An ‘RNA World’ Could Have Kickstarted Life on Earth

An ‘RNA World’ Could Have Kickstarted Life on Earth

Researchers seeking to understand how life may have emerged from Earth’s primordial soup have found an interesting behavior of ribonucleic acid (RNA), which they suggest could have given way to RNA-based life.

The team’s research, published this week in the Proceedings of the National Academy of Sciences, describes a ribozyme that could create an environment in which RNA replicates itself more accurately. Other efforts at self-replicating RNA had resulted in new versions with far too many errors to remain functional.

“We’re chasing the dawn of evolution,” says Gerald Joyce, a co-author of the paper and president of the Salk Institute, in an institute release. “By revealing these novel capabilities of RNA, we’re uncovering the potential origins of life itself, and how simple molecules could have paved the way for the complexity and diversity of life we see today.”

The RNA World hypothesis is the idea that RNA could have jumpstarted Earth’s biology without DNA or proteins. The hypothesis relies on ribozymes, RNA molecules that do the functions of enzymes, which are proteins that catalyze and accelerate chemical reactions.

In their lab experiment, the researchers developed a particular RNA polymerase ribozyme that is able to produce RNA strands with greater accuracy than previous efforts. Those previous efforts yielded ribozymes that were able to produce new versions of themselves, but eventually so many errors were added to the strands that the ribozymes lost their functionality.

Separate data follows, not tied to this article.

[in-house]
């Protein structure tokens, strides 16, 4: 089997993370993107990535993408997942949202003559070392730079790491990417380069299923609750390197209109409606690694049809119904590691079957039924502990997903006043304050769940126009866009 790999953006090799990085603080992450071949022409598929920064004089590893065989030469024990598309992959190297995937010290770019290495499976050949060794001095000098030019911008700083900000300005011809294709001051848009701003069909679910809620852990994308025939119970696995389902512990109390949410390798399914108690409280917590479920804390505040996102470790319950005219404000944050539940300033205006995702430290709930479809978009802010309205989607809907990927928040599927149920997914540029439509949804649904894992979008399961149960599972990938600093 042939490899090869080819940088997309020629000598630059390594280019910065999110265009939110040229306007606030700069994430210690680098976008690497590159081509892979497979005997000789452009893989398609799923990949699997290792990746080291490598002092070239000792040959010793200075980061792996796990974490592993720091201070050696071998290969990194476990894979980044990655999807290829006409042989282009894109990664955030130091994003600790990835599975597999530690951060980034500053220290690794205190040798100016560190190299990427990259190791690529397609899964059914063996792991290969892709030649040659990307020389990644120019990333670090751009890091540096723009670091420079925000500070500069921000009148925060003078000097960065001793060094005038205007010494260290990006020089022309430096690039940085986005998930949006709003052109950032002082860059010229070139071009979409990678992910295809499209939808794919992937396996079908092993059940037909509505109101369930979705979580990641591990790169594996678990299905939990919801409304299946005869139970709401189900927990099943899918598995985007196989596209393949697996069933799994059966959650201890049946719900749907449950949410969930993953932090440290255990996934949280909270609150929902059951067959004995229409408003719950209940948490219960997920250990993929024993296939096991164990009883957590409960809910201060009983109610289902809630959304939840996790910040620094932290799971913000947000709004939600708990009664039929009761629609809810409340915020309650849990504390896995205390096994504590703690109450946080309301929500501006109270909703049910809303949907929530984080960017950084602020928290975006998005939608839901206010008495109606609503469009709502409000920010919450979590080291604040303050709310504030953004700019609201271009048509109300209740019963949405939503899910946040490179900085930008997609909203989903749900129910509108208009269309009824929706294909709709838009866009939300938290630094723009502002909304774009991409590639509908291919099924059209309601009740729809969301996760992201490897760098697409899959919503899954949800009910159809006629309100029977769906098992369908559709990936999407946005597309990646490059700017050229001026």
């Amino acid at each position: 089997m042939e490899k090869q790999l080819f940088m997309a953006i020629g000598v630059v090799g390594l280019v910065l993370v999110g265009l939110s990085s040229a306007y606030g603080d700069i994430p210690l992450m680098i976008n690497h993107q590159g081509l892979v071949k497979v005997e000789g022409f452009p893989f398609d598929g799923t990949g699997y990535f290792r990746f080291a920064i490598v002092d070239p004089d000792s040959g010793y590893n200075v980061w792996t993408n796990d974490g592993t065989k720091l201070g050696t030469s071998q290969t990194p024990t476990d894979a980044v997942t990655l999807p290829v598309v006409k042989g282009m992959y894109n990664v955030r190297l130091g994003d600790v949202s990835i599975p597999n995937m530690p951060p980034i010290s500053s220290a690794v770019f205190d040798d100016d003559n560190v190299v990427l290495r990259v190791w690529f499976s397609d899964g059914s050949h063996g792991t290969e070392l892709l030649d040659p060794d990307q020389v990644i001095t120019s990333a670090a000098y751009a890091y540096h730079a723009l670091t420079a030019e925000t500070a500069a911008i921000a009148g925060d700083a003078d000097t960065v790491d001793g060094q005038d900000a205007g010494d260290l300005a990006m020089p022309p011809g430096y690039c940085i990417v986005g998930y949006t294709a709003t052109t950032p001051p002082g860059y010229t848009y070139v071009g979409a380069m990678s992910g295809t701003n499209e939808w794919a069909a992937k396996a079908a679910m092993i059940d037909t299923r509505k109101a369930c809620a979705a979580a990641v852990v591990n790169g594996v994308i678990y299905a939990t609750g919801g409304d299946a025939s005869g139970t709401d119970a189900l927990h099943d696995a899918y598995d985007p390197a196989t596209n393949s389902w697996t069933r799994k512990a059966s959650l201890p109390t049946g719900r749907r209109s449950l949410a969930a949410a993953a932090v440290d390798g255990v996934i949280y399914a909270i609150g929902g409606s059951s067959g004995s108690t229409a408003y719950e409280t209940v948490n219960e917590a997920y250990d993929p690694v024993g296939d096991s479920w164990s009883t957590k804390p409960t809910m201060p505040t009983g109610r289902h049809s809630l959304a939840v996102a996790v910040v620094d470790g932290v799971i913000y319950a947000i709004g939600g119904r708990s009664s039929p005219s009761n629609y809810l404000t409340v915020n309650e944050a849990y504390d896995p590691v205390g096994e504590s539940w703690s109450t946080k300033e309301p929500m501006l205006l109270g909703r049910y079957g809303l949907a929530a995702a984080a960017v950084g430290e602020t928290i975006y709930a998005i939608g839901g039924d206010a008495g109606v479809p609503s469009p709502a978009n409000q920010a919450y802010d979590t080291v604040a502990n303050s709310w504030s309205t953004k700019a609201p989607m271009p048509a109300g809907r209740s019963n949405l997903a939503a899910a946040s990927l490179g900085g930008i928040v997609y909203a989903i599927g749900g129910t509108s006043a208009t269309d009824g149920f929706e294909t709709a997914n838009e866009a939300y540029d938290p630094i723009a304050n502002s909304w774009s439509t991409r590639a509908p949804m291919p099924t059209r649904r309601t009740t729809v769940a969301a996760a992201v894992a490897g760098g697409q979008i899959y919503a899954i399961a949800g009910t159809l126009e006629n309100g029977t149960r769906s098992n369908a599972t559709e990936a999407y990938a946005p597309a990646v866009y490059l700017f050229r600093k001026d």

Modeling the origins of life: New evidence for an “RNA World”

The ribozymes the team worked with were “hammerheads,” a kind that splits other RNA molecules. New variants of the ribozyme hammerhead produced in the process were easier to replicate than the original hammerheads the team used. The hammerheads from the higher-fidelity polymerase (depicted at right in the video above) retained their functions and produced new sequences, while the hammerheads yielded by the lower-fidelity polymerase lost their function (depicted as a white dot in the above plots).

“This study suggests the dawn of evolution could have been very early and very simple,” said Nikolaos Papastavrou, a researcher at the Salk Institute and the study’s lead author, in the release. “Something at the level of individual molecules could sustain Darwinian evolution, and that might have been the spark that allowed life to become more complex, going from molecules to cells to multicellular organisms.”

The team has not yet produced a self-replicating RNA polymerase; that is to say, a ribozyme for which this replication process is self-sustaining. According to the researchers, that autonomous RNA operation could happen in the next decade.

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